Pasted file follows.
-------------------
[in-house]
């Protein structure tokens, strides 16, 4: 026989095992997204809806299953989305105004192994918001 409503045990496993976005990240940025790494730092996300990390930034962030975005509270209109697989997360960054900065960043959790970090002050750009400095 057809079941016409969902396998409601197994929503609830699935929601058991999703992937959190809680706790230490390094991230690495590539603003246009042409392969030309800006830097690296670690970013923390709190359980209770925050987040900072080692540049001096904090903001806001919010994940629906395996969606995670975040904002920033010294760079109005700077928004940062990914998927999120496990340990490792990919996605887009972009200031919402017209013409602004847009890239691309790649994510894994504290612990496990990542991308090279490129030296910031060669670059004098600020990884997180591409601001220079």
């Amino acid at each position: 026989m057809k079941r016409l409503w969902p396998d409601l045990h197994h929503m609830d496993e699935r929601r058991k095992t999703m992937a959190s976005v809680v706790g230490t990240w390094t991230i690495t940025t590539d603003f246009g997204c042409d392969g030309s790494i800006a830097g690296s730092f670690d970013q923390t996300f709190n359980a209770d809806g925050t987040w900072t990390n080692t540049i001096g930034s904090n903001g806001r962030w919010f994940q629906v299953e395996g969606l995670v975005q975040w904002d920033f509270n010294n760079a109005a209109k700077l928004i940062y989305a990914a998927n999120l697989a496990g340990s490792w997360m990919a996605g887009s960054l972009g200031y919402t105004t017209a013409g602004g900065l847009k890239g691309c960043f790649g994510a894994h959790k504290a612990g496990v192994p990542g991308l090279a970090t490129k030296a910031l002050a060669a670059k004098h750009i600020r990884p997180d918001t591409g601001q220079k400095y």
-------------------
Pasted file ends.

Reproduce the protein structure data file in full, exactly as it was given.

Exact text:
[in-house]
């Protein structure tokens, strides 16, 4: 026989095992997204809806299953989305105004192994918001 409503045990496993976005990240940025790494730092996300990390930034962030975005509270209109697989997360960054900065960043959790970090002050750009400095 057809079941016409969902396998409601197994929503609830699935929601058991999703992937959190809680706790230490390094991230690495590539603003246009042409392969030309800006830097690296670690970013923390709190359980209770925050987040900072080692540049001096904090903001806001919010994940629906395996969606995670975040904002920033010294760079109005700077928004940062990914998927999120496990340990490792990919996605887009972009200031919402017209013409602004847009890239691309790649994510894994504290612990496990990542991308090279490129030296910031060669670059004098600020990884997180591409601001220079």
């Amino acid at each position: 026989m057809k079941r016409l409503w969902p396998d409601l045990h197994h929503m609830d496993e699935r929601r058991k095992t999703m992937a959190s976005v809680v706790g230490t990240w390094t991230i690495t940025t590539d603003f246009g997204c042409d392969g030309s790494i800006a830097g690296s730092f670690d970013q923390t996300f709190n359980a209770d809806g925050t987040w900072t990390n080692t540049i001096g930034s904090n903001g806001r962030w919010f994940q629906v299953e395996g969606l995670v975005q975040w904002d920033f509270n010294n760079a109005a209109k700077l928004i940062y989305a990914a998927n999120l697989a496990g340990s490792w997360m990919a996605g887009s960054l972009g200031y919402t105004t017209a013409g602004g900065l847009k890239g691309c960043f790649g994510a894994h959790k504290a612990g496990v192994p990542g991308l090279a970090t490129k030296a910031l002050a060669a670059k004098h750009i600020r990884p997180d918001t591409g601001q220079k400095y």